Welcome to Part 2 of my series for new writers, Writing 101! Miss Part 1 on the Fundamentals of Story? You can catch up here. Ready for Part 3? Click here to learn how to create a successful hero and villain!
This week, I’m providing you with a handy resource of all the terms you need to know to be novel savvy. This epic glossary of writing terms has a grand total of 74 entries (okay, so I might have gone a little overboard, don’t judge).
Don’t know the difference between a protagonist and an antagonist? Not sure what a hook is? Do you think a trope is a type of fish? Do you think you catch a trope on a hook? (Bless you, if you do). Read on to demystify all those puzzling writing terms!
BONUS: Because I’m awesome, I’ve created a PDF of this glossary you can download and print for handy reference. Hooray!
Glossary of Writing Terms for Novelists
Active Voice: when the subject of the sentence performs the action, rather than being acted upon (Ex. “He kissed her” rather than “He was kissed by her”).
Antagonist: the villain of the story; the opposition to the hero.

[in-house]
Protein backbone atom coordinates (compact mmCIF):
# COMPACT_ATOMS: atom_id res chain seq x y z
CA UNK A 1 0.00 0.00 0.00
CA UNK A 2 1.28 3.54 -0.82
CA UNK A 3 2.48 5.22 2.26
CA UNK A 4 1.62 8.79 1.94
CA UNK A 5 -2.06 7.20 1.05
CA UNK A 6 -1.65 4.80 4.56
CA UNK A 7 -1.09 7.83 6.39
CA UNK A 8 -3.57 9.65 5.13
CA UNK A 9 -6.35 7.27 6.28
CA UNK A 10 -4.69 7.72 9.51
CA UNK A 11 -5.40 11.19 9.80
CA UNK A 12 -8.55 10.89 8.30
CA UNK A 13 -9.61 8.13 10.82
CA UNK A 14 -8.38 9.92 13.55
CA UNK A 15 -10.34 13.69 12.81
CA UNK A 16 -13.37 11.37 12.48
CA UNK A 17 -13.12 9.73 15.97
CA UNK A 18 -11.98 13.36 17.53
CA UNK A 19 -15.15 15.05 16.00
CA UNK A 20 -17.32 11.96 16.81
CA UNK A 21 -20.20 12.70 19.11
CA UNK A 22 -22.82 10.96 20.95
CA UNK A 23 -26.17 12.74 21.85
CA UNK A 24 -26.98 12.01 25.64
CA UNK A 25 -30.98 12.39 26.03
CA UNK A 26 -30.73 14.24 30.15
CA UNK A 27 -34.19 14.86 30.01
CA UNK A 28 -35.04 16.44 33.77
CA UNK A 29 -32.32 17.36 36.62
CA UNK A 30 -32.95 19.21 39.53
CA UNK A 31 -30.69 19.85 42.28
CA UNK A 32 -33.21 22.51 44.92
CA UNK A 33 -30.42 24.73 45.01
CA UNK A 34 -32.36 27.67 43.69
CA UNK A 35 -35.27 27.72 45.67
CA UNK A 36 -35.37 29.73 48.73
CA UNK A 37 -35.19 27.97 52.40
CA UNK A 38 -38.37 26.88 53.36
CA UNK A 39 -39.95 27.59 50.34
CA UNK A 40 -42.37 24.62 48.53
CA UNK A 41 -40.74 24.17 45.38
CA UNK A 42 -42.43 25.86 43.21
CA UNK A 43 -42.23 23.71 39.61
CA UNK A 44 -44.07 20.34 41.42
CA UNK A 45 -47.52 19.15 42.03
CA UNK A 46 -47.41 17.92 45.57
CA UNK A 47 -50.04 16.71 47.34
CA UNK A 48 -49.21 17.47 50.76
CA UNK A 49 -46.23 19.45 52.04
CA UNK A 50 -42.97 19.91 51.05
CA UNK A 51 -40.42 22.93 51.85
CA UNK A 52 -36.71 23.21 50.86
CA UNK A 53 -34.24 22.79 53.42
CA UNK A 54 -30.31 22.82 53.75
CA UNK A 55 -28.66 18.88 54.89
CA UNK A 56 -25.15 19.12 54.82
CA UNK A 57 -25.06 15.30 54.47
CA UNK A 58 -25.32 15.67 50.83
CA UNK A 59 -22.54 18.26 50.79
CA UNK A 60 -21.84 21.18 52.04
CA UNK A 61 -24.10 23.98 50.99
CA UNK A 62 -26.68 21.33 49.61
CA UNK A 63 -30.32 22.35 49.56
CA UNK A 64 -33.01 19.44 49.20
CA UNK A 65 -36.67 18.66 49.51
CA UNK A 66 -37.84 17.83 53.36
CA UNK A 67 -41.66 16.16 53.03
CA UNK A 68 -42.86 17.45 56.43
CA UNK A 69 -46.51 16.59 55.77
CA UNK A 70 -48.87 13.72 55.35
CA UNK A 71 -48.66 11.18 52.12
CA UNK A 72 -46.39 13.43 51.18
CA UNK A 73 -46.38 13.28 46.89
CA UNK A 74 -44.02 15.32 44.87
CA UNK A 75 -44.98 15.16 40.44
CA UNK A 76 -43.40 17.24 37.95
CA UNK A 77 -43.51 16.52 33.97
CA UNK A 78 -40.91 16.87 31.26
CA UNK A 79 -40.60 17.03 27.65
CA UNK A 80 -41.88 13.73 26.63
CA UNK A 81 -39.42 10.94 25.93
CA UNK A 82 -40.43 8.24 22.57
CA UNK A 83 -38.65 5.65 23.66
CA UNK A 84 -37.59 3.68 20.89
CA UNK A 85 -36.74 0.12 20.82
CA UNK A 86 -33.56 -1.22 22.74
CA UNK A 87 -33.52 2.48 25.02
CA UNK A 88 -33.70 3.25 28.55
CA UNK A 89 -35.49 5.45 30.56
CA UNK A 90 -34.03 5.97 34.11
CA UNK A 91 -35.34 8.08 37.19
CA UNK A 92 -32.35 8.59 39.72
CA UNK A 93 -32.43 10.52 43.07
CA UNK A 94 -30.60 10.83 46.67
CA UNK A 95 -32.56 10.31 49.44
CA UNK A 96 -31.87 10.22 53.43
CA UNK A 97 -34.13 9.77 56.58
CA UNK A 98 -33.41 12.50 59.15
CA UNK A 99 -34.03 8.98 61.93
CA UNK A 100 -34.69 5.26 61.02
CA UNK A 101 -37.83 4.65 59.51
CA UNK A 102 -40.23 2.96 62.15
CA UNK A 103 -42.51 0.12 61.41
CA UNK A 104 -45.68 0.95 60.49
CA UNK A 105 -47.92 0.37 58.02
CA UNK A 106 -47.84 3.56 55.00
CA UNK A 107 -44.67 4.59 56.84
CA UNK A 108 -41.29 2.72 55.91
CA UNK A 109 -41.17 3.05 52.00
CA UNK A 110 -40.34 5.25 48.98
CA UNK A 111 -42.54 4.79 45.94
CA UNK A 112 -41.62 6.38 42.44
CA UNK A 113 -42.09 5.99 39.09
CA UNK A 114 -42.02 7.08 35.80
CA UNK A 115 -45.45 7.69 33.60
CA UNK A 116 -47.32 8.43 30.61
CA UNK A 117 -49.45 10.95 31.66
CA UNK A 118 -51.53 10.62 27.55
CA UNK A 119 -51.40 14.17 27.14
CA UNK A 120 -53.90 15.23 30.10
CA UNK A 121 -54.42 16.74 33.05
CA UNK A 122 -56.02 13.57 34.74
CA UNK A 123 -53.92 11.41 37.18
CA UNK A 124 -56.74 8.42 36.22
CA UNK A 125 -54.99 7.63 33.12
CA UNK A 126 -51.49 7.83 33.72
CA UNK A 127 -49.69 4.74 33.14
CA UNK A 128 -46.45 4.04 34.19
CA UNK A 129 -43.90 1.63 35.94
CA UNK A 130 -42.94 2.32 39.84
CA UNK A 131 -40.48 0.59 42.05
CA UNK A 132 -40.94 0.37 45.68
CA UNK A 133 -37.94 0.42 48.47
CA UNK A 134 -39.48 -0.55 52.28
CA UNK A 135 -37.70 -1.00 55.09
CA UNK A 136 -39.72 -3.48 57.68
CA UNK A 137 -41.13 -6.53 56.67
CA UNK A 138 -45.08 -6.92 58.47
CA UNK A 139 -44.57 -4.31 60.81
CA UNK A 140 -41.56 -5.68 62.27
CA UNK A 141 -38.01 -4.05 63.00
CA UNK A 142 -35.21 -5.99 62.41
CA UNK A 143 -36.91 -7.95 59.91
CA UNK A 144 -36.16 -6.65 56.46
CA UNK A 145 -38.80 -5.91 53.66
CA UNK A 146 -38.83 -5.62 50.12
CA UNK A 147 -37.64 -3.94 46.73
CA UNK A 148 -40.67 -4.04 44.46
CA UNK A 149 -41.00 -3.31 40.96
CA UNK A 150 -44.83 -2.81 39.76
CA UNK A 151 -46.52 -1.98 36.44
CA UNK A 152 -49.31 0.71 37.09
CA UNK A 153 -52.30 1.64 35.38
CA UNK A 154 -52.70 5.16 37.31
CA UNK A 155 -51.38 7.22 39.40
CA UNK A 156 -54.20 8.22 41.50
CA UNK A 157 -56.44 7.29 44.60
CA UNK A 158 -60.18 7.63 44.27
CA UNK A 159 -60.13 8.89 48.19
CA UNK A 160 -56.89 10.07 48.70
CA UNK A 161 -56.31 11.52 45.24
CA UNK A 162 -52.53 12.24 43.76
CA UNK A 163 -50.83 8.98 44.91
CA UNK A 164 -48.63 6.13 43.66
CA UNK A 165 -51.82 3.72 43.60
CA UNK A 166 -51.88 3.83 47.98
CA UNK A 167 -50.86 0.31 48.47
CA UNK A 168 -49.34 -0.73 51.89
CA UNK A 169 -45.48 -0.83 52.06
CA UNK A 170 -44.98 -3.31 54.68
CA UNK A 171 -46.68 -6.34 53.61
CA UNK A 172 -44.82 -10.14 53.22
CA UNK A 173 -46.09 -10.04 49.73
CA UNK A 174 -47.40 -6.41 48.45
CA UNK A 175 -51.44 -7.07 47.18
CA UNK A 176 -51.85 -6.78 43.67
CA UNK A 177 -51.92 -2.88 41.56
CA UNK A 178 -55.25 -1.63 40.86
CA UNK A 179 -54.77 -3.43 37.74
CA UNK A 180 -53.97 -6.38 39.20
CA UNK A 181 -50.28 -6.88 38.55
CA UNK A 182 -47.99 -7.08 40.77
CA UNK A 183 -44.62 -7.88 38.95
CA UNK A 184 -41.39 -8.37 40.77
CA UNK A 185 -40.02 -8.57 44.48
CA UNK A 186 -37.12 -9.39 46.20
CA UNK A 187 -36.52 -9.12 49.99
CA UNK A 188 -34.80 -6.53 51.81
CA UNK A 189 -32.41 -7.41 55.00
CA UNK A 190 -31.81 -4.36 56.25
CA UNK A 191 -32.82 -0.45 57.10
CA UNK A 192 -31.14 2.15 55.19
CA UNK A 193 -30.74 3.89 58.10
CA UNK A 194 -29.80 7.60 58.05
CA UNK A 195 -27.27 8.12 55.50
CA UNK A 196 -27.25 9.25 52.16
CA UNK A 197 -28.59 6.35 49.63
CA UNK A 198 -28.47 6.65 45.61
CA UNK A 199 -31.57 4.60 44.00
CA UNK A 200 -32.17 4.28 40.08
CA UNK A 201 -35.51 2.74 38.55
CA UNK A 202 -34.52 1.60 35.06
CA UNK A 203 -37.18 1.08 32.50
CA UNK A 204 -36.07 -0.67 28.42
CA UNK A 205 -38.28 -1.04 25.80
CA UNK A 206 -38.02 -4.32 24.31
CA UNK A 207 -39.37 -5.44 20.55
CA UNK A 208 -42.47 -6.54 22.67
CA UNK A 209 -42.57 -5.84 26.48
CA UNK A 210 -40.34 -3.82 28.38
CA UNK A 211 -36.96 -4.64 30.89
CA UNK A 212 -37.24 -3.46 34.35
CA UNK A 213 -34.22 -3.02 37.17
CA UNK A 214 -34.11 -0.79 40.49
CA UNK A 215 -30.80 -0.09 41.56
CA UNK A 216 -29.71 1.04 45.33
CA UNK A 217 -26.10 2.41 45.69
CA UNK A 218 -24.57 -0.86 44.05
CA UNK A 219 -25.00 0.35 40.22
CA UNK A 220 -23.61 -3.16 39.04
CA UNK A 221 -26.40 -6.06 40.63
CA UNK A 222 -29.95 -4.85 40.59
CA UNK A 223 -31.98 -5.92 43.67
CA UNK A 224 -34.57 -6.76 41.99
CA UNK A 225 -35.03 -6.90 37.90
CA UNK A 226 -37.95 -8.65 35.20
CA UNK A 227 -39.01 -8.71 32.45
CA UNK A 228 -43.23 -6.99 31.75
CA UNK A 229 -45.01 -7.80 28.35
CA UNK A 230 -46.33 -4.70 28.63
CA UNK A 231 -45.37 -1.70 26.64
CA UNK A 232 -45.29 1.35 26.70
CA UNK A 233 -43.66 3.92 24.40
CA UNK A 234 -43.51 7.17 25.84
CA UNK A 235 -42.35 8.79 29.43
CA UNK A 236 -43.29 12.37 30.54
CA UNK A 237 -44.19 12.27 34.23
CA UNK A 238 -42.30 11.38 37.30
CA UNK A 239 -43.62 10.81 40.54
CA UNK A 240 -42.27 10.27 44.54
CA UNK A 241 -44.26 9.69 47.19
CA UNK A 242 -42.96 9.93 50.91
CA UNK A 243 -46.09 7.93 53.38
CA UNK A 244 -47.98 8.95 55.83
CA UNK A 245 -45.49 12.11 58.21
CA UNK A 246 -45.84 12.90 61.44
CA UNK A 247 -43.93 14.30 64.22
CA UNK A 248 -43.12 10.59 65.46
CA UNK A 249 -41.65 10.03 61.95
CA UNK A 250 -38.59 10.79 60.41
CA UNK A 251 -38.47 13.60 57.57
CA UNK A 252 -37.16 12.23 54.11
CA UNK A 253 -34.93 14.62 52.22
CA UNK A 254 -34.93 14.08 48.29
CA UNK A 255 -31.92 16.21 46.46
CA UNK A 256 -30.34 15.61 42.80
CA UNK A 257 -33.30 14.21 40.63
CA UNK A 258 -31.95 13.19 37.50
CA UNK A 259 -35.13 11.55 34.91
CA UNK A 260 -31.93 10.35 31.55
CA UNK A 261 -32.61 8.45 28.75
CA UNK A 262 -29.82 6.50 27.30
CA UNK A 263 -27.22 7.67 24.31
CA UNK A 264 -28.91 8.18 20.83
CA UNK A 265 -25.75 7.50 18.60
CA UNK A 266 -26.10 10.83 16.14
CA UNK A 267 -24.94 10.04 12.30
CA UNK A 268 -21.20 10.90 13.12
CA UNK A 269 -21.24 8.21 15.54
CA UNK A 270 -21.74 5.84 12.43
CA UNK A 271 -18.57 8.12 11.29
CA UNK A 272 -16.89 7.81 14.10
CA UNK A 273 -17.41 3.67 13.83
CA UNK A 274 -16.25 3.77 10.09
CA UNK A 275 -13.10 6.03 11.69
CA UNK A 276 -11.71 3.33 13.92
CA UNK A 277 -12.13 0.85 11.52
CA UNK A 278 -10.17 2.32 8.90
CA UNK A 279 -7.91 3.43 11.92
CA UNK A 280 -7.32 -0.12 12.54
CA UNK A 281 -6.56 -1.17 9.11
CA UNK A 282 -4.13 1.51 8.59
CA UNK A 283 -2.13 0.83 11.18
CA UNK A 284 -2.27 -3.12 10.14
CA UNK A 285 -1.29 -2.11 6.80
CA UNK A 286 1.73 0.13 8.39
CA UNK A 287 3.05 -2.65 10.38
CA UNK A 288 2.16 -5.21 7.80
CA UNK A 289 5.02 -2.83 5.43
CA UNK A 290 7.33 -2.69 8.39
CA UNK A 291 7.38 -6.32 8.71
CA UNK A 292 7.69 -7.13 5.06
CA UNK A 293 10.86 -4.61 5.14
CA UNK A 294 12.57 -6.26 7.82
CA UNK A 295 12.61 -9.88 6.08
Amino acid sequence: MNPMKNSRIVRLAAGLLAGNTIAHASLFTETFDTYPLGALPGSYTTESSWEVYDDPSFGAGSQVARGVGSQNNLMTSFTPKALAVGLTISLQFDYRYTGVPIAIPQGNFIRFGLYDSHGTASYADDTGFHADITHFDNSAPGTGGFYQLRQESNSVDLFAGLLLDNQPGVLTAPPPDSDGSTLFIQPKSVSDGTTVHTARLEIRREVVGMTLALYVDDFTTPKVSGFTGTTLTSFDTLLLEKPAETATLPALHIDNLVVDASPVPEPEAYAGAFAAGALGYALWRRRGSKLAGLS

Anti-hero: a dark hero who is riddled with flaws instead of the positive, noble traits we come to expect from heroes (Ex. Han Solo, Wolverine, Jack Sparrow).
Archetype: a recurring type of character in fiction found across multiple cultures, such as a trickster, mentor, healer, etc. (Ex. Yoda, Haymitch, and Dumbledore are all mentor archetypes).
Backstory: the details and background about a character’s past.
Beta Reader: someone who reads a writer’s story and provides them with feedback before publication.
Beat: the thoughts and actions of a character which comprise a scene. Often used between lines of dialogue for dramatic pause and to increase the emotion/tension of a scene.
Cardboard Character: a character who hasn’t been developed to feel realistic or like a unique individual.
Character Arc: the character’s inner journey throughout the story, and how they transform in some way by the end. Can either be a positive change or a negative change.